Another storm coming to PH area by Sunday, may become typhoon—Pagasa


MANILA, Philippines—A potential typhoon is churning toward the Philippines and is expected to bring foul weather to a large portion of the country starting Tuesday, according to the state weather agency.

A tropical storm called Songda, which formed near Guam last week, continued its approach toward the eastern seaboard on Sunday, the Philippine Atmospheric, Geophysical, and Astronomical Services Administration (Pagasa) said.

The storm, according to Pagasa’s advisory, has been forecast to enter the country’s boundaries on Sunday night and would be locally code-named Chedeng. It would be the third tropical cyclone of the year and the second this month after tropical storm Bebeng.

As of Sunday morning, Songda was seen 1,070 kilometers east of Mindanao. The agency said the tropical storm was carrying 85 kilometer winds that were gusting at 100 kph. It was traveling west northwest at 11 kph.

Pagasa noted that it has been closely monitoring the cyclone as it has been growing stronger and could be destructive.

Robert Sawi, Pagasa’s chief forecaster, said the storm could become a typhoon upon entering the country, and could intensify in the next few days to over 100 kph, Sawi said.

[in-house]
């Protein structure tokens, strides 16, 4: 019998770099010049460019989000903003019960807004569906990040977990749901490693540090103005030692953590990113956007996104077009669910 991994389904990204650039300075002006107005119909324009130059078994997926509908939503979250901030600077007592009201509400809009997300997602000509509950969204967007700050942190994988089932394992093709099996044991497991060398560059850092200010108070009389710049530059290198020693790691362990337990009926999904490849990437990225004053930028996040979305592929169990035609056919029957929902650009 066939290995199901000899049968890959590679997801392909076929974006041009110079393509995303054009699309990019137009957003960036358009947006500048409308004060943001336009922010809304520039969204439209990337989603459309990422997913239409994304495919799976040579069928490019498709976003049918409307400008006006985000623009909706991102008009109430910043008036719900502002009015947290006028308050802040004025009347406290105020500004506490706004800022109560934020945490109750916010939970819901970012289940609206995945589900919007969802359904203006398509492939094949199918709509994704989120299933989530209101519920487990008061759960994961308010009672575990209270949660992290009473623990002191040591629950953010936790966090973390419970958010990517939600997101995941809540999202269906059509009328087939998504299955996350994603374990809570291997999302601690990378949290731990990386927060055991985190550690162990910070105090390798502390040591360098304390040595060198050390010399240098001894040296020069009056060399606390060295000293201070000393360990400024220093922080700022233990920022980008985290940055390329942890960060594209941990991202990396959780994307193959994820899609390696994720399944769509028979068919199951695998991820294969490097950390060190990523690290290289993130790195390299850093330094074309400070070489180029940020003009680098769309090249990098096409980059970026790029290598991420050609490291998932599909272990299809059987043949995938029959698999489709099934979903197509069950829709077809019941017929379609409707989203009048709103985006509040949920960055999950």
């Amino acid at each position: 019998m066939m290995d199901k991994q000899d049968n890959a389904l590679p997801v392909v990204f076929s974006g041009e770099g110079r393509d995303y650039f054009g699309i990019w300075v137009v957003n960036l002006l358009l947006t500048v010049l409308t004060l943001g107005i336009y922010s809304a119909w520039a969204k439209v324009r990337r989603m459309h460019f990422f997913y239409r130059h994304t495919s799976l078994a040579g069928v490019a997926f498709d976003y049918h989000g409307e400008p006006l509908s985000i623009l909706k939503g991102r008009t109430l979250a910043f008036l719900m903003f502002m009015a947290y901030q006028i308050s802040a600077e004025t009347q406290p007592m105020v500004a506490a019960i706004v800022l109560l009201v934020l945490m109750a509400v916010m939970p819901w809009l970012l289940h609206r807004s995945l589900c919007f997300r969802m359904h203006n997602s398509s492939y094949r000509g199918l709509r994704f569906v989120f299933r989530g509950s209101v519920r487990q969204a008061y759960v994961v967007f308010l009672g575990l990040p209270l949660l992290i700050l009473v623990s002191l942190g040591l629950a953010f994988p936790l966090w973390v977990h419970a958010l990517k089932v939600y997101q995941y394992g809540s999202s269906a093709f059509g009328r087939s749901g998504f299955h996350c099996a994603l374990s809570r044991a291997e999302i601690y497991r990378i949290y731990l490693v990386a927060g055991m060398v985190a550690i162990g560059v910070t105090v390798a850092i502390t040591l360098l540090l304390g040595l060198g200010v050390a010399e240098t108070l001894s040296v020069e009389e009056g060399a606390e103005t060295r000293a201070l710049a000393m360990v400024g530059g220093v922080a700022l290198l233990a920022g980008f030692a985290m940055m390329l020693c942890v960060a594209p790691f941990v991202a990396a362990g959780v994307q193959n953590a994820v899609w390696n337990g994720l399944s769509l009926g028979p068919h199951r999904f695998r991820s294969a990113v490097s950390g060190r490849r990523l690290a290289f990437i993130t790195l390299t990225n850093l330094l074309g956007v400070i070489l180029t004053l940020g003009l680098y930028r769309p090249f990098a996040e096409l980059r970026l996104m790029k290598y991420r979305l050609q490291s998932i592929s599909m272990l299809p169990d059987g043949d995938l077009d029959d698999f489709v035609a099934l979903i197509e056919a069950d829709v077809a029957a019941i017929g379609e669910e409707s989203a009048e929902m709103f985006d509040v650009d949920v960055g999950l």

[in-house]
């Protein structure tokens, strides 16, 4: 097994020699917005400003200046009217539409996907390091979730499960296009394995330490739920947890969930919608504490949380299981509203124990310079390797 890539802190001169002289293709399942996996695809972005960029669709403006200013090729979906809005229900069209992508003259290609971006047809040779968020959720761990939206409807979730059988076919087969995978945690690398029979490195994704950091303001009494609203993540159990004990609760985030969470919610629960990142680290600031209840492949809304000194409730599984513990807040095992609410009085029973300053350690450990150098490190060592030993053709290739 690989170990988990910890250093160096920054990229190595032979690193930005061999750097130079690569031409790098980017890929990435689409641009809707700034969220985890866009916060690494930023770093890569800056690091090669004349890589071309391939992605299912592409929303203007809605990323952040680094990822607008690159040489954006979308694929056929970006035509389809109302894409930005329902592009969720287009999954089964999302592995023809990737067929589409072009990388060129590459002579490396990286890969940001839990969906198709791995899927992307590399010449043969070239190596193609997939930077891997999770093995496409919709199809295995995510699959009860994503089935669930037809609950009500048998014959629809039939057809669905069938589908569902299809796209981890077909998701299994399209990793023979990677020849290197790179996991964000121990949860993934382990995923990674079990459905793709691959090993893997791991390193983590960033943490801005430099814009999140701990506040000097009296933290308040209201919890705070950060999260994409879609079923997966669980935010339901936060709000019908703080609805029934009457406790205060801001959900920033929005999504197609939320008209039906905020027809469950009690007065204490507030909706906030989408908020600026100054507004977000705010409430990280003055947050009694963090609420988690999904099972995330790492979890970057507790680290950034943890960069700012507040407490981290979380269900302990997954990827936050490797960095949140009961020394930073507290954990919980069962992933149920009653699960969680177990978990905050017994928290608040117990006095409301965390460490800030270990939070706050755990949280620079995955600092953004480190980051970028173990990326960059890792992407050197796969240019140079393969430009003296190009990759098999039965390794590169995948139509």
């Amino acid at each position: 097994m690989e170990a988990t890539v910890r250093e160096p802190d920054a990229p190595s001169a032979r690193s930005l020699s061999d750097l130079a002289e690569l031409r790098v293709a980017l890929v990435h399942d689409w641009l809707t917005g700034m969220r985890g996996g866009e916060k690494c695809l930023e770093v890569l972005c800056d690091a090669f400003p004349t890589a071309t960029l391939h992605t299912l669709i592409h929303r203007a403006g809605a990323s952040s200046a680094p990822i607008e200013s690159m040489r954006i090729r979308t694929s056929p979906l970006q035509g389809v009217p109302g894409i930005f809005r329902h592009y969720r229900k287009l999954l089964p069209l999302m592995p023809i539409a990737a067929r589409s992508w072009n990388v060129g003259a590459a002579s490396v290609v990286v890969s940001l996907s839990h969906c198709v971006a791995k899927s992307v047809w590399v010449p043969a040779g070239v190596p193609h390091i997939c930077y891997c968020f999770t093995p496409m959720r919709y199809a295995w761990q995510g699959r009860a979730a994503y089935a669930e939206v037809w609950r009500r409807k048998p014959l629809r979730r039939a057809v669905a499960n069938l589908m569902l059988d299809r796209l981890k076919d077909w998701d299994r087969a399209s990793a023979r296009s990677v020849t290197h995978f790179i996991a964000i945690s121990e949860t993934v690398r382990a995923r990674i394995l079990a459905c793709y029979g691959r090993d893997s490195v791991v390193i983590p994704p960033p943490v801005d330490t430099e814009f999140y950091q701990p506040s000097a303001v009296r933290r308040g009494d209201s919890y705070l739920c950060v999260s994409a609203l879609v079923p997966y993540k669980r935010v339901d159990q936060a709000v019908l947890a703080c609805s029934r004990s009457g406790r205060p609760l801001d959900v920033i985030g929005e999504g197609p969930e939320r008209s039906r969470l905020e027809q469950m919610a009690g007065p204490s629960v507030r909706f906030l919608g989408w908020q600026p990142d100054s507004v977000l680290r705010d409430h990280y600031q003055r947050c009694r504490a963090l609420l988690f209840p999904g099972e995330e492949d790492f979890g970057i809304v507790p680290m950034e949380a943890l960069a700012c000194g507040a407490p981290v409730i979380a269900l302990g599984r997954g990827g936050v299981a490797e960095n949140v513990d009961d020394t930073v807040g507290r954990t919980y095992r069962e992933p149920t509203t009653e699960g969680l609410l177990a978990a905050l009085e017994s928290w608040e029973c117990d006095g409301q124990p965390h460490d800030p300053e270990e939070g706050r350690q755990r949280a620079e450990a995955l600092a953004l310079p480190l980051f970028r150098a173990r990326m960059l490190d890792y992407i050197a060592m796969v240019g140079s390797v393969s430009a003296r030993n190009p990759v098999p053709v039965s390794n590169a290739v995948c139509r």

Sawi noted that he was worried about the storm’s sluggish approach to land, noting that this was giving the storm more time to consolidate and gather strength.

Sawi also feared that if it did not accelerate while nearing the country, the regions in its path would suffer longer and heavier downpour.

“This was like Bebeng. That was slow, too, and I said the provinces that were affected by that typhoon would suffer heavy rains,” he explained.

The agency said it has notified the disaster councils of the approaching storm because of the strength of the weather disturbance, to give them time to prepare their evacuation plans.

Pagasa said the storm could hit eastern Visayas or the Cagayan province on Tuesday.

Pagasa added that the northeast and Central Luzon would also be on the path of the storm, which could make a landfall there, Sawi said.

Other parts of the country would also experience heavy rains brought by the potential typhoon.

Metro Manila and the western seaboard would be under rainshower and thunderstorms by Wednesday or Thursday although these areas would not be hit by the disturbance, Sawi said.

The Pagasa official said the storm could suck in and enhance the southwest monsoon, which has been bringing sudden rains and thunderstorms in the city and surrounding provinces in the past few days.

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